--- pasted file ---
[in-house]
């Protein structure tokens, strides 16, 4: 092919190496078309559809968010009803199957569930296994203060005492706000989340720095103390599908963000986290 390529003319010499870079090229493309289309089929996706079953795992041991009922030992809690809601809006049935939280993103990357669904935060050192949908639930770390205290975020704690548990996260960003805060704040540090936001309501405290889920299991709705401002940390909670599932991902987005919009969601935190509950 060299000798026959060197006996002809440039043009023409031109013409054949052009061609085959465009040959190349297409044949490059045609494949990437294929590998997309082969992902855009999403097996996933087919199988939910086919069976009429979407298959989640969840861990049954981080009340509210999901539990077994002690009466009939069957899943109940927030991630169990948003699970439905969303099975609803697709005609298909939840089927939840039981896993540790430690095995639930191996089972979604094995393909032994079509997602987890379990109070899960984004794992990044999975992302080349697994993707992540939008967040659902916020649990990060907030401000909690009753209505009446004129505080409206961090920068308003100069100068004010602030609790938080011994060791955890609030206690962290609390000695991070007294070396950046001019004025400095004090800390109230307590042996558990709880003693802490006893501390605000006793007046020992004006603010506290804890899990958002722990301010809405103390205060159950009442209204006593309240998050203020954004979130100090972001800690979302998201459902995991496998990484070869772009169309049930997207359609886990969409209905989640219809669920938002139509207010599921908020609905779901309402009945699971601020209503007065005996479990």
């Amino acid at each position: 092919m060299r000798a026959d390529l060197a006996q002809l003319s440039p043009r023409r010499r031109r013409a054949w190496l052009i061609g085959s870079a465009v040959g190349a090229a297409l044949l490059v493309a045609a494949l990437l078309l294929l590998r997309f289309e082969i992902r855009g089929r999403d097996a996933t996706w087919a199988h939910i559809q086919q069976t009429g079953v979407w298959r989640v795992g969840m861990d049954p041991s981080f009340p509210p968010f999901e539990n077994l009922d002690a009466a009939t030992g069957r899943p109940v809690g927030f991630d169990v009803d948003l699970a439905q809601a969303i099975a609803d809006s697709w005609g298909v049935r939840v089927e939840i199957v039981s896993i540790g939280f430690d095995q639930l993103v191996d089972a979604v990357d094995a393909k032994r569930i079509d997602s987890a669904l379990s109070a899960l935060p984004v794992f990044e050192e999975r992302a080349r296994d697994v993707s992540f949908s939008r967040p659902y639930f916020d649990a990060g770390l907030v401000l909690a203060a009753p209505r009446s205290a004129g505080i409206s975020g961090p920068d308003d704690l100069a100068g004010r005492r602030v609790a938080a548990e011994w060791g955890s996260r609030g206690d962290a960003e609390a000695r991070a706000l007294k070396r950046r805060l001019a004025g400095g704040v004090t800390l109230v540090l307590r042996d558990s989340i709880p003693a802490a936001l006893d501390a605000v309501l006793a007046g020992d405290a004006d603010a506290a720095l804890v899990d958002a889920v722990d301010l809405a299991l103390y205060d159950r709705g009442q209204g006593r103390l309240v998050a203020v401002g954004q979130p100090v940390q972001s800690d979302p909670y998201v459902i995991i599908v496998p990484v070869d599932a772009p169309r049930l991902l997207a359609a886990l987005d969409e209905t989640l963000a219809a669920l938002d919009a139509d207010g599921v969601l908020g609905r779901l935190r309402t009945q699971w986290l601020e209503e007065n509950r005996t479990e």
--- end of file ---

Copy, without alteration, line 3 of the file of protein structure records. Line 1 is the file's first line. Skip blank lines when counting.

């Amino acid at each position: 092919m060299r000798a026959d390529l060197a006996q002809l003319s440039p043009r023409r010499r031109r013409a054949w190496l052009i061609g085959s870079a465009v040959g190349a090229a297409l044949l490059v493309a045609a494949l990437l078309l294929l590998r997309f289309e082969i992902r855009g089929r999403d097996a996933t996706w087919a199988h939910i559809q086919q069976t009429g079953v979407w298959r989640v795992g969840m861990d049954p041991s981080f009340p509210p968010f999901e539990n077994l009922d002690a009466a009939t030992g069957r899943p109940v809690g927030f991630d169990v009803d948003l699970a439905q809601a969303i099975a609803d809006s697709w005609g298909v049935r939840v089927e939840i199957v039981s896993i540790g939280f430690d095995q639930l993103v191996d089972a979604v990357d094995a393909k032994r569930i079509d997602s987890a669904l379990s109070a899960l935060p984004v794992f990044e050192e999975r992302a080349r296994d697994v993707s992540f949908s939008r967040p659902y639930f916020d649990a990060g770390l907030v401000l909690a203060a009753p209505r009446s205290a004129g505080i409206s975020g961090p920068d308003d704690l100069a100068g004010r005492r602030v609790a938080a548990e011994w060791g955890s996260r609030g206690d962290a960003e609390a000695r991070a706000l007294k070396r950046r805060l001019a004025g400095g704040v004090t800390l109230v540090l307590r042996d558990s989340i709880p003693a802490a936001l006893d501390a605000v309501l006793a007046g020992d405290a004006d603010a506290a720095l804890v899990d958002a889920v722990d301010l809405a299991l103390y205060d159950r709705g009442q209204g006593r103390l309240v998050a203020v401002g954004q979130p100090v940390q972001s800690d979302p909670y998201v459902i995991i599908v496998p990484v070869d599932a772009p169309r049930l991902l997207a359609a886990l987005d969409e209905t989640l963000a219809a669920l938002d919009a139509d207010g599921v969601l908020g609905r779901l935190r309402t009945q699971w986290l601020e209503e007065n509950r005996t479990e």